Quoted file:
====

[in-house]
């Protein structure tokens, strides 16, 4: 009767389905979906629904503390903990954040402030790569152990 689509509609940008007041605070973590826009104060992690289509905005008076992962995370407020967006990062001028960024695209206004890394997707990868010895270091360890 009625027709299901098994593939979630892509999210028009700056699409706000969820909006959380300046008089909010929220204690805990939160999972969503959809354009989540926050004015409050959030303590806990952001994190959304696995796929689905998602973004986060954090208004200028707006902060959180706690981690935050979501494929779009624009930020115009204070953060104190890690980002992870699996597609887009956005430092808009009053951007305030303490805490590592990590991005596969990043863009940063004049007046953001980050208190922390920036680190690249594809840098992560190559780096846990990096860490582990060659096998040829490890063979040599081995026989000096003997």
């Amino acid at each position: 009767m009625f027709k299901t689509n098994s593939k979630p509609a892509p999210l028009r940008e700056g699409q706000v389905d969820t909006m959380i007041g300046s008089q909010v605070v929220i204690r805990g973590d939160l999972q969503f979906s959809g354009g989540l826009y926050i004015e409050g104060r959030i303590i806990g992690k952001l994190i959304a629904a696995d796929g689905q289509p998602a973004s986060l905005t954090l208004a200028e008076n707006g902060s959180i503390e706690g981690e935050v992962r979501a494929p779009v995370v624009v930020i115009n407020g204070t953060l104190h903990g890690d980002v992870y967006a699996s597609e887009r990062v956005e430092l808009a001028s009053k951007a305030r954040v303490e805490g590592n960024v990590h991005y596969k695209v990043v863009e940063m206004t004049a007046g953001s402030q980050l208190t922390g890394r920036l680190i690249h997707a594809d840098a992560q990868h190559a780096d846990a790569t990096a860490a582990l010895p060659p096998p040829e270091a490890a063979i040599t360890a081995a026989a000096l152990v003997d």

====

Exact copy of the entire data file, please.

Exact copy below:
[in-house]
């Protein structure tokens, strides 16, 4: 009767389905979906629904503390903990954040402030790569152990 689509509609940008007041605070973590826009104060992690289509905005008076992962995370407020967006990062001028960024695209206004890394997707990868010895270091360890 009625027709299901098994593939979630892509999210028009700056699409706000969820909006959380300046008089909010929220204690805990939160999972969503959809354009989540926050004015409050959030303590806990952001994190959304696995796929689905998602973004986060954090208004200028707006902060959180706690981690935050979501494929779009624009930020115009204070953060104190890690980002992870699996597609887009956005430092808009009053951007305030303490805490590592990590991005596969990043863009940063004049007046953001980050208190922390920036680190690249594809840098992560190559780096846990990096860490582990060659096998040829490890063979040599081995026989000096003997």
């Amino acid at each position: 009767m009625f027709k299901t689509n098994s593939k979630p509609a892509p999210l028009r940008e700056g699409q706000v389905d969820t909006m959380i007041g300046s008089q909010v605070v929220i204690r805990g973590d939160l999972q969503f979906s959809g354009g989540l826009y926050i004015e409050g104060r959030i303590i806990g992690k952001l994190i959304a629904a696995d796929g689905q289509p998602a973004s986060l905005t954090l208004a200028e008076n707006g902060s959180i503390e706690g981690e935050v992962r979501a494929p779009v995370v624009v930020i115009n407020g204070t953060l104190h903990g890690d980002v992870y967006a699996s597609e887009r990062v956005e430092l808009a001028s009053k951007a305030r954040v303490e805490g590592n960024v990590h991005y596969k695209v990043v863009e940063m206004t004049a007046g953001s402030q980050l208190t922390g890394r920036l680190i690249h997707a594809d840098a992560q990868h190559a780096d846990a790569t990096a860490a582990l010895p060659p096998p040829e270091a490890a063979i040599t360890a081995a026989a000096l152990v003997d």